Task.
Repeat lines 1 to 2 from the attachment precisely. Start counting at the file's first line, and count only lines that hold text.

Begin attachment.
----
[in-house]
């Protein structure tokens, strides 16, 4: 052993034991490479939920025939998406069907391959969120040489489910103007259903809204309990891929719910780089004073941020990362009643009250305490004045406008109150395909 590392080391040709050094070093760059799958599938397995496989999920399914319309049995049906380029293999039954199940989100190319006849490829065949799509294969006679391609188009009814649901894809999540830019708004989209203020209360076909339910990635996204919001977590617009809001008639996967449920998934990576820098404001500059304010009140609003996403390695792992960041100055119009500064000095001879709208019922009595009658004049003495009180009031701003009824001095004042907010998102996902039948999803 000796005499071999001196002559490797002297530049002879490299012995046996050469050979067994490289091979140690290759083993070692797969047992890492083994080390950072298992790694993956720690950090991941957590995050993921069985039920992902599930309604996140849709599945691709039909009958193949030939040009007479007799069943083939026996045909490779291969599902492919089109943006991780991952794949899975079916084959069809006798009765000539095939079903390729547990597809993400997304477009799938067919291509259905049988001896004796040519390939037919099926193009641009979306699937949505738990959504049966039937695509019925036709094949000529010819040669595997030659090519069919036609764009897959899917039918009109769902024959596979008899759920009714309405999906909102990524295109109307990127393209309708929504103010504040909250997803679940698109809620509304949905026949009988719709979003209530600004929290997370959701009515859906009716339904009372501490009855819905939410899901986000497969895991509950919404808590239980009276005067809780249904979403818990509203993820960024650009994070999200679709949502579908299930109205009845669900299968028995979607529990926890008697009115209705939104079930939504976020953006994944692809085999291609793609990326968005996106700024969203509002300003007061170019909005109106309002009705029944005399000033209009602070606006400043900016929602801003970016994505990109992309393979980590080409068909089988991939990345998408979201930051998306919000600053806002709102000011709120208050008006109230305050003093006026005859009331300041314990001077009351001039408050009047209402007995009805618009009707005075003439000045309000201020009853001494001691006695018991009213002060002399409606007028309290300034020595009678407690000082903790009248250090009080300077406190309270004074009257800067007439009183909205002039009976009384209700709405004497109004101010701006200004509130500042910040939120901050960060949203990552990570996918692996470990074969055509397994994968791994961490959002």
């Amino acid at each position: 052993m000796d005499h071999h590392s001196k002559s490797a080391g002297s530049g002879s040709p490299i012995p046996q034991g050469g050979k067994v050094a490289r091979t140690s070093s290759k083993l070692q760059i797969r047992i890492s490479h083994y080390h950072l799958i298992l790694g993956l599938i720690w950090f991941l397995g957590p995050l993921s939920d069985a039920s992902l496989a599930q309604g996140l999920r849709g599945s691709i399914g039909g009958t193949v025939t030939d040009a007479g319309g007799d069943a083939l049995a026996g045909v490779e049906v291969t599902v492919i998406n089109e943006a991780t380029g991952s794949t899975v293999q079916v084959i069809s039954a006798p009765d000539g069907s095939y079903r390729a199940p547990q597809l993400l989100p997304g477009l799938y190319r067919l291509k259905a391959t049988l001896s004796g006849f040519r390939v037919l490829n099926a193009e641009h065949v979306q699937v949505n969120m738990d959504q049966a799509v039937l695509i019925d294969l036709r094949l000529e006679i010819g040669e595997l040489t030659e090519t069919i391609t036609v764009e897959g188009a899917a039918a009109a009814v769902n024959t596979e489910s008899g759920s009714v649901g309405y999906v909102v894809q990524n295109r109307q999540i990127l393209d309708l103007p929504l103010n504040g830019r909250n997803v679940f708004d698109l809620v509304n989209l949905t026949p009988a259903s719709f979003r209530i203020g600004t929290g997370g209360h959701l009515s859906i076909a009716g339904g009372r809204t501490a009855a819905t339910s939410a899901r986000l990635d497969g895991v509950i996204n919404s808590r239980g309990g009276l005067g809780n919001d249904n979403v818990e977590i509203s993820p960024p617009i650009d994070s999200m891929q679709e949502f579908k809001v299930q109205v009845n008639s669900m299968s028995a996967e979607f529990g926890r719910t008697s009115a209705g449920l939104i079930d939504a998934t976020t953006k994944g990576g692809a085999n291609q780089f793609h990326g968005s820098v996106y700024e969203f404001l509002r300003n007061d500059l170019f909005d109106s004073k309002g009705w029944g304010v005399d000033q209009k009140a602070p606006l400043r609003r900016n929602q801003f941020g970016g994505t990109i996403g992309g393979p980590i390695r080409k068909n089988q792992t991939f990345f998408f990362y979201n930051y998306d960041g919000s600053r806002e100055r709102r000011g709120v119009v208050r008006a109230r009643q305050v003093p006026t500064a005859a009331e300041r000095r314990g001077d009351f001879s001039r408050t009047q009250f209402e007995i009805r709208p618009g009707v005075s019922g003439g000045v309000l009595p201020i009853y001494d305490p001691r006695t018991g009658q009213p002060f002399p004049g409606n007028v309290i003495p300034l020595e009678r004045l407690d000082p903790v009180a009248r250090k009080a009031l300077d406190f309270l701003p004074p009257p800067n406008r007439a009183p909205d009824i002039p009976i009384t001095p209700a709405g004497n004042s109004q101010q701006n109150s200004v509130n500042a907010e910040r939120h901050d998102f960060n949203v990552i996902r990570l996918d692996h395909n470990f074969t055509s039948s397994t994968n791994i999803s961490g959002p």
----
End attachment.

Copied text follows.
[in-house]
């Protein structure tokens, strides 16, 4: 052993034991490479939920025939998406069907391959969120040489489910103007259903809204309990891929719910780089004073941020990362009643009250305490004045406008109150395909 590392080391040709050094070093760059799958599938397995496989999920399914319309049995049906380029293999039954199940989100190319006849490829065949799509294969006679391609188009009814649901894809999540830019708004989209203020209360076909339910990635996204919001977590617009809001008639996967449920998934990576820098404001500059304010009140609003996403390695792992960041100055119009500064000095001879709208019922009595009658004049003495009180009031701003009824001095004042907010998102996902039948999803 000796005499071999001196002559490797002297530049002879490299012995046996050469050979067994490289091979140690290759083993070692797969047992890492083994080390950072298992790694993956720690950090991941957590995050993921069985039920992902599930309604996140849709599945691709039909009958193949030939040009007479007799069943083939026996045909490779291969599902492919089109943006991780991952794949899975079916084959069809006798009765000539095939079903390729547990597809993400997304477009799938067919291509259905049988001896004796040519390939037919099926193009641009979306699937949505738990959504049966039937695509019925036709094949000529010819040669595997030659090519069919036609764009897959899917039918009109769902024959596979008899759920009714309405999906909102990524295109109307990127393209309708929504103010504040909250997803679940698109809620509304949905026949009988719709979003209530600004929290997370959701009515859906009716339904009372501490009855819905939410899901986000497969895991509950919404808590239980009276005067809780249904979403818990509203993820960024650009994070999200679709949502579908299930109205009845669900299968028995979607529990926890008697009115209705939104079930939504976020953006994944692809085999291609793609990326968005996106700024969203509002300003007061170019909005109106309002009705029944005399000033209009602070606006400043900016929602801003970016994505990109992309393979980590080409068909089988991939990345998408979201930051998306919000600053806002709102000011709120208050008006109230305050003093006026005859009331300041314990001077009351001039408050009047209402007995009805618009009707005075003439000045309000201020009853001494001691006695018991009213002060002399409606007028309290300034020595009678407690000082903790009248250090009080300077406190309270004074009257800067007439009183909205002039009976009384209700709405004497109004101010701006200004509130500042910040939120901050960060949203990552990570996918692996470990074969055509397994994968791994961490959002």